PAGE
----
A sociological and serological study of at tenders of family planning clinics in Addis Ababa


  • M Elizabeth Duncan
  • Gerard Tibaus
  • Andree Pelzer
  • Letebirhan Mehari
  • Peter L Perine
  • John Peutherer
  • Hugh Young
  • Yasmin Jamil
  • Sohrab Darougar
  • Inga Lind
  • Karin Reimann
  • Peter Piot
  • Erwin Roggen


Abstract: A study of 542 women attending family planning clinics (FPC) and 1568 women attending obstetric and gynaecologic clinics in Addis Ababa showed utilisation of FPC was highest in those with a family income of 100-500 EB per month (36%), in women who were: Tigrawi (33%) or Amara (31 %), aged 20-34 years (30%), age 16 or older at first marriage/coitus (28%), parity of 2... 2 children (35%), > 5 lifetime husbands/sexual partners (39%), or were bargirls (73%) or prostitutes (43%). FPC attendance was lowest among the nulliparous (2.3%), women from rural areas (10%), the Guragie (10%) and Oromo women (19%), Moslem women 14(%), those of subsistence income ( < 10EB per month) (14%). The seroprevalence rates indicative of exposure to STD pathogens were high as was the prevalence of essentially asymptomatic pelvic inflammatory disease (PID). Only 4% of FPC at tenders had no serological evidence of STD: 64% had 3 or more different STD. Specific present or active STD infection prevalence for syphilis (VDRL) 28%, Neisseria gonorrhoea 31 %, genital chlamydia 46% and HSV-2 21% was higher in FPC at tenders than among women attending other clinics. Clinical evidence of PID was also more common in the FPC at tenders (54%), 37% having evidence of salpingitis. Thus FPCs provide a useful setting for screening women particularly at risk. Because of lack of symptoms, these women are unlikely to attend either an STDs clinic or a hospital for routine check up, and as such are not treated and represent a population from which STDs can spread into the population. Measures to screen, treat and educate FPC at tenders, their partners and their clients, are recommended in an attempt to Control STDs and ultimately HIV in the community. [Ethiop. J. Hea/th Dev. 1995;9(1):19-30]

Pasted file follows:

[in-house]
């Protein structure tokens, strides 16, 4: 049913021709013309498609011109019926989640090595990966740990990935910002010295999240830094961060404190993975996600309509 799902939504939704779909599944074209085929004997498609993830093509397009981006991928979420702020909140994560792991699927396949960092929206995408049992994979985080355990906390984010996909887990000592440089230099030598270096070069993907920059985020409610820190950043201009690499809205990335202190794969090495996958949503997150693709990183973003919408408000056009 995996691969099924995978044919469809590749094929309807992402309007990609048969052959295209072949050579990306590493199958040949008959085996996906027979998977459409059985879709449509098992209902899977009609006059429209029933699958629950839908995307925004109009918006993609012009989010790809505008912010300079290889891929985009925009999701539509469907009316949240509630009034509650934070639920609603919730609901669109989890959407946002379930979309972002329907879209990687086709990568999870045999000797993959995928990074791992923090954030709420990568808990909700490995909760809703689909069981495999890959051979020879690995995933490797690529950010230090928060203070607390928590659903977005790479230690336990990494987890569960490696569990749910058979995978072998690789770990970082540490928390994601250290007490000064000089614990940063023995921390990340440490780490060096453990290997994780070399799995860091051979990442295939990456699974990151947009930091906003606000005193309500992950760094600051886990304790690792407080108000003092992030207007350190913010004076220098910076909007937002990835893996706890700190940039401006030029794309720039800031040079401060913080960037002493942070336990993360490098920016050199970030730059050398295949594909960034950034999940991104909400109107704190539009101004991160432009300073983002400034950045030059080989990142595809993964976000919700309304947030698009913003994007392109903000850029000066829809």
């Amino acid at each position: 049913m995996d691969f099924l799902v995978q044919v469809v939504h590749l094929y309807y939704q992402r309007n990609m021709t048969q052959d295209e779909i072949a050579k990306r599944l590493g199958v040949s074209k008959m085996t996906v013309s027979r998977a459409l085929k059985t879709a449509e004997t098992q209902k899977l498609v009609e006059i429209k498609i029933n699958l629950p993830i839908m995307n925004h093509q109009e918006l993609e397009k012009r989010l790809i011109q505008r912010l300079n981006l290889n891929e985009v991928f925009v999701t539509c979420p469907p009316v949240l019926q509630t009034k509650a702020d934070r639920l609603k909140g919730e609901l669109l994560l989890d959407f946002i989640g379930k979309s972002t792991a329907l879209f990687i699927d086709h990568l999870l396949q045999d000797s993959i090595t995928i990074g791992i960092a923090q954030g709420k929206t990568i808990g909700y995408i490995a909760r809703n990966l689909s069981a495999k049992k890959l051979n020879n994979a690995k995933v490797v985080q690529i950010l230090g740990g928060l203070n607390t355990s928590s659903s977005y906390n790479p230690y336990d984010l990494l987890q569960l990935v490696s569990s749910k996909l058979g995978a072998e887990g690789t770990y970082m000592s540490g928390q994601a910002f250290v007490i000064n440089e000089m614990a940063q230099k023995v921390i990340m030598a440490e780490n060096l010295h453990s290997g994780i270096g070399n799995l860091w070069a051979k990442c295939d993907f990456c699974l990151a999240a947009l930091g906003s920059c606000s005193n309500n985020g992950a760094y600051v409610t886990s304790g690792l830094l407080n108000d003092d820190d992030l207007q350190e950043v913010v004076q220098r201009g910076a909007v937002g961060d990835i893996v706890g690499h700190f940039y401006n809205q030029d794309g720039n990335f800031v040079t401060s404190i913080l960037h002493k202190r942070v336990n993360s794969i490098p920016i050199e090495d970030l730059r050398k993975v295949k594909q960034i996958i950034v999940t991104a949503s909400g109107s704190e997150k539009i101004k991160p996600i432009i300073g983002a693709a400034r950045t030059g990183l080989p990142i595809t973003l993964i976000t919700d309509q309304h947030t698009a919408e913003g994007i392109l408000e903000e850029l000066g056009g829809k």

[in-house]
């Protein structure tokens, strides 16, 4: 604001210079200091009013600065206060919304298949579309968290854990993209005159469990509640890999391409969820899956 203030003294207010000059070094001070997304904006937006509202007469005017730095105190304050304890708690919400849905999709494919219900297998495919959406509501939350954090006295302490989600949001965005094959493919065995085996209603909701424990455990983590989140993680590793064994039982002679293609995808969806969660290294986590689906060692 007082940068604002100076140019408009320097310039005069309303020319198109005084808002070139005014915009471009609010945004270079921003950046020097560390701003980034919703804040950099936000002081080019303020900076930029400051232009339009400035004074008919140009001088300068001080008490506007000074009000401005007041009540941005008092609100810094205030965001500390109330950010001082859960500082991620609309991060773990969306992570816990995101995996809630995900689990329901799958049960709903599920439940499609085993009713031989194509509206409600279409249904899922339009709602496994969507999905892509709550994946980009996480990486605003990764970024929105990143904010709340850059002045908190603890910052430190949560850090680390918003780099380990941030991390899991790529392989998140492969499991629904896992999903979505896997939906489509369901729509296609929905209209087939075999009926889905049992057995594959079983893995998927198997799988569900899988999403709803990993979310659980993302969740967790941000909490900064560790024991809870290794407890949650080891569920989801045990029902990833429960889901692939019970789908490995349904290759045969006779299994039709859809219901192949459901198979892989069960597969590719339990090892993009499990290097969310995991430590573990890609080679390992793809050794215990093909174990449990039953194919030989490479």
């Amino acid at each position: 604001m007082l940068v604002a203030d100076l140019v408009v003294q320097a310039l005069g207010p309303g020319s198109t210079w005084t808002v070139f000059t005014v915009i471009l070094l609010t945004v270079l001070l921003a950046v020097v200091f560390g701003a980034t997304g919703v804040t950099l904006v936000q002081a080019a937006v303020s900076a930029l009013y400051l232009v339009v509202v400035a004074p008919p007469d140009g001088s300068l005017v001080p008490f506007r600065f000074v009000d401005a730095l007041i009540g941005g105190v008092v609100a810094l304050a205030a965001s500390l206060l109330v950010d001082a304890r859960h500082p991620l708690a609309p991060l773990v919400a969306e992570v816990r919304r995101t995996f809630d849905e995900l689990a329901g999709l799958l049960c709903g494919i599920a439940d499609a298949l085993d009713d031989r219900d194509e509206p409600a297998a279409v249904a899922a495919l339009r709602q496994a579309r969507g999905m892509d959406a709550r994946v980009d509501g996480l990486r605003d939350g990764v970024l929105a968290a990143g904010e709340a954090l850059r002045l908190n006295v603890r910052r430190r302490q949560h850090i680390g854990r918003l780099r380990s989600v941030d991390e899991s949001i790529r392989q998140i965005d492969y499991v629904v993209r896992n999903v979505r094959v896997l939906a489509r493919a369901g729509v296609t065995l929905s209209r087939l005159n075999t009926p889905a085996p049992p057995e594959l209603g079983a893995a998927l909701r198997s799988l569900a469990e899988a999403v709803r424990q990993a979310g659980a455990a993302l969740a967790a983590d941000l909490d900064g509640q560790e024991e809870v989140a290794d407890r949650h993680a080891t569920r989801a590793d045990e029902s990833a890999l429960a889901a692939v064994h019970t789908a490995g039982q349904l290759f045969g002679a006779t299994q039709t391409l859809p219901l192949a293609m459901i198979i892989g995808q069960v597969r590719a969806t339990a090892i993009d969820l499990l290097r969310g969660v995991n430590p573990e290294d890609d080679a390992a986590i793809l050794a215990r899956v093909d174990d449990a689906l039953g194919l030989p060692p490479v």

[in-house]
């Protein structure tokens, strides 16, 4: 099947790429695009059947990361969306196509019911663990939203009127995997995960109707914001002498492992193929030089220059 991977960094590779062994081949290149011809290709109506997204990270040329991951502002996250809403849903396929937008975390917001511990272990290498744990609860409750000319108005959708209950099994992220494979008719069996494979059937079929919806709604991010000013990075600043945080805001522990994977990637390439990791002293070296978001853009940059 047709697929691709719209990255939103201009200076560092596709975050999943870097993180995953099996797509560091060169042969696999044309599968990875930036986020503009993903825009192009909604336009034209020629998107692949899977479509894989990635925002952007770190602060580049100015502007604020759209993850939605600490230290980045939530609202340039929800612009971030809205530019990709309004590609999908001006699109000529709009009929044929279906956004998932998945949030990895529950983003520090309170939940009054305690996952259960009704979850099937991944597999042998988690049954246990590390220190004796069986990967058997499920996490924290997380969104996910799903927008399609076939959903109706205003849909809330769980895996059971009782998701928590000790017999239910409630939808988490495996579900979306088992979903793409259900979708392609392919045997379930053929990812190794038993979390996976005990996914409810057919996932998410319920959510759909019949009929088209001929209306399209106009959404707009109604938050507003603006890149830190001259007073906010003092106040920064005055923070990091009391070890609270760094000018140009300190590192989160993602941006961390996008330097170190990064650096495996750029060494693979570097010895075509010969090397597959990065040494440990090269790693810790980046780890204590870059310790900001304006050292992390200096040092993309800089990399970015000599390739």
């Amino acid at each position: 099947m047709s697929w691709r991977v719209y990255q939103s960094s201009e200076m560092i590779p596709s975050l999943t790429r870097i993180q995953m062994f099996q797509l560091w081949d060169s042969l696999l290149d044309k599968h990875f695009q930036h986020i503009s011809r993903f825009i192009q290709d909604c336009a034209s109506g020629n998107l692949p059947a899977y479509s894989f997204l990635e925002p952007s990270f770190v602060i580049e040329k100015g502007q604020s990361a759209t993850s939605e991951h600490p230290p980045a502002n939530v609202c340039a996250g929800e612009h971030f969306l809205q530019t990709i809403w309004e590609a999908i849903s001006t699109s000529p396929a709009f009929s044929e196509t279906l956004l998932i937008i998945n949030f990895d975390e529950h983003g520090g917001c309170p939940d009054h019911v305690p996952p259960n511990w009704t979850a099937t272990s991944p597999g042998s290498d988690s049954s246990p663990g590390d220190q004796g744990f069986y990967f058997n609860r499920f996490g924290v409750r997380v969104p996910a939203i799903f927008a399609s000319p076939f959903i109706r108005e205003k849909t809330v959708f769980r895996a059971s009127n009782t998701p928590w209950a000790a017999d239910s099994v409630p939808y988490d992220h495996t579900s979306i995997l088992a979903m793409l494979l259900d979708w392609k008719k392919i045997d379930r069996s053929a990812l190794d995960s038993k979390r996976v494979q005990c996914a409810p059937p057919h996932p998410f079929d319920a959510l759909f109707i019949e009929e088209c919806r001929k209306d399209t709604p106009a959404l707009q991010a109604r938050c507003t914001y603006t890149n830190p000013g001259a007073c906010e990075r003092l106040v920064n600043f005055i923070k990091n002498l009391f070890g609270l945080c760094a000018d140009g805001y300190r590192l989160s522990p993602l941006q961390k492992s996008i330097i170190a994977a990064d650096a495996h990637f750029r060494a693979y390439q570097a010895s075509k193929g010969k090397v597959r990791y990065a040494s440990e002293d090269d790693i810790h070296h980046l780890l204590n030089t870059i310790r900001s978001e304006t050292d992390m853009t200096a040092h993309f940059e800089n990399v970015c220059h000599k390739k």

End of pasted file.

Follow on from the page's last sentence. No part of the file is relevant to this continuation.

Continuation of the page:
How to Cite

Duncan, M. E., Tibaus, G., Pelzer, A., Mehari, L., L Perine, P., Peutherer, J., Young, H., Jamil, Y., Darougar, S., Lind, I., Reimann, K., Piot, P., & Roggen, E. (2017). A sociological and serological study of at tenders of family planning clinics in Addis Ababa. The Ethiopian Journal of Health Development, 9(1). Retrieved from https://ejhd.org/index.php/ejhd/article/view/1061



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